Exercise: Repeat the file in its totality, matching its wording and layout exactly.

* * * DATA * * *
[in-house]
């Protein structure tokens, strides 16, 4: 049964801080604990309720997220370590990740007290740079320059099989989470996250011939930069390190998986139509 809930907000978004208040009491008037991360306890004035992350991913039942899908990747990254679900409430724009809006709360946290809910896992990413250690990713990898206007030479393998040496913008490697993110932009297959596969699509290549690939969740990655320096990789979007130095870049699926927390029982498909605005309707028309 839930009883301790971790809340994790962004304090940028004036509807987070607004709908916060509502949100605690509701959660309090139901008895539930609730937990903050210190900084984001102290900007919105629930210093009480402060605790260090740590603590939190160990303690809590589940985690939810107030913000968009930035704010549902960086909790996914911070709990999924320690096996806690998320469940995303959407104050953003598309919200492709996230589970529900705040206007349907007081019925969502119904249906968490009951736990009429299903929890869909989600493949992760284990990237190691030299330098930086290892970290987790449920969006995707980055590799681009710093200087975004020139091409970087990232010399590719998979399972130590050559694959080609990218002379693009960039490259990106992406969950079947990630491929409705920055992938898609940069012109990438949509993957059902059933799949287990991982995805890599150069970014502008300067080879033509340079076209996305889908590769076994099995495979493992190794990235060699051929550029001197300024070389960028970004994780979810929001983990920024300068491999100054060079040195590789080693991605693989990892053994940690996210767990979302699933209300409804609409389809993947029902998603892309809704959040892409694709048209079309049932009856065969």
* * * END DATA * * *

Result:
[in-house]
């Protein structure tokens, strides 16, 4: 049964801080604990309720997220370590990740007290740079320059099989989470996250011939930069390190998986139509 809930907000978004208040009491008037991360306890004035992350991913039942899908990747990254679900409430724009809006709360946290809910896992990413250690990713990898206007030479393998040496913008490697993110932009297959596969699509290549690939969740990655320096990789979007130095870049699926927390029982498909605005309707028309 839930009883301790971790809340994790962004304090940028004036509807987070607004709908916060509502949100605690509701959660309090139901008895539930609730937990903050210190900084984001102290900007919105629930210093009480402060605790260090740590603590939190160990303690809590589940985690939810107030913000968009930035704010549902960086909790996914911070709990999924320690096996806690998320469940995303959407104050953003598309919200492709996230589970529900705040206007349907007081019925969502119904249906968490009951736990009429299903929890869909989600493949992760284990990237190691030299330098930086290892970290987790449920969006995707980055590799681009710093200087975004020139091409970087990232010399590719998979399972130590050559694959080609990218002379693009960039490259990106992406969950079947990630491929409705920055992938898609940069012109990438949509993957059902059933799949287990991982995805890599150069970014502008300067080879033509340079076209996305889908590769076994099995495979493992190794990235060699051929550029001197300024070389960028970004994780979810929001983990920024300068491999100054060079040195590789080693991605693989990892053994940690996210767990979302699933209300409804609409389809993947029902998603892309809704959040892409694709048209079309049932009856065969």